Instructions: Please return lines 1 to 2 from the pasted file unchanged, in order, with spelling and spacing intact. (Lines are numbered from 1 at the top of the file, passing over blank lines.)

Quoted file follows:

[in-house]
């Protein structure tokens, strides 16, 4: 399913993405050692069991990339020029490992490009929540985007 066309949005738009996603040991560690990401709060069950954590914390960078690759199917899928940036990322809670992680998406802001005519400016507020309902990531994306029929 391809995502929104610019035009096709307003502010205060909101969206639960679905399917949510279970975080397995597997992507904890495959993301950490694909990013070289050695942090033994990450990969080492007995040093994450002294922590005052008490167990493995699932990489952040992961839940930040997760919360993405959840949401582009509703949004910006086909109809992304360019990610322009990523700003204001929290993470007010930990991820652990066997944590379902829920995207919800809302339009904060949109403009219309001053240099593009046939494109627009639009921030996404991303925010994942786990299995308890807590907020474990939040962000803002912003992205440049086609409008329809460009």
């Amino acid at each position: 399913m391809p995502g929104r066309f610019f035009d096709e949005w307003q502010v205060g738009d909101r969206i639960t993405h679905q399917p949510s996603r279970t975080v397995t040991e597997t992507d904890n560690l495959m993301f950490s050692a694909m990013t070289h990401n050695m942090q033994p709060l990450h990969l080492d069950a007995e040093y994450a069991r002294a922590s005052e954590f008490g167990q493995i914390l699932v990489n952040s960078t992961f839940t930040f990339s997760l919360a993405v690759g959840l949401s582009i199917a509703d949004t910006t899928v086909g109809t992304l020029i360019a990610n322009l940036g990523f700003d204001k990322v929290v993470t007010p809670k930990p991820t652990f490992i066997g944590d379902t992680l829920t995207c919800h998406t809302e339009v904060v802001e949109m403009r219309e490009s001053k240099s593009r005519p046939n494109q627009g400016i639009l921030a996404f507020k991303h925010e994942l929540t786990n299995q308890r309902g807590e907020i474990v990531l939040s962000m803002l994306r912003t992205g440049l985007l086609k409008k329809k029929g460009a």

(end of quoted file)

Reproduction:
[in-house]
């Protein structure tokens, strides 16, 4: 399913993405050692069991990339020029490992490009929540985007 066309949005738009996603040991560690990401709060069950954590914390960078690759199917899928940036990322809670992680998406802001005519400016507020309902990531994306029929 391809995502929104610019035009096709307003502010205060909101969206639960679905399917949510279970975080397995597997992507904890495959993301950490694909990013070289050695942090033994990450990969080492007995040093994450002294922590005052008490167990493995699932990489952040992961839940930040997760919360993405959840949401582009509703949004910006086909109809992304360019990610322009990523700003204001929290993470007010930990991820652990066997944590379902829920995207919800809302339009904060949109403009219309001053240099593009046939494109627009639009921030996404991303925010994942786990299995308890807590907020474990939040962000803002912003992205440049086609409008329809460009």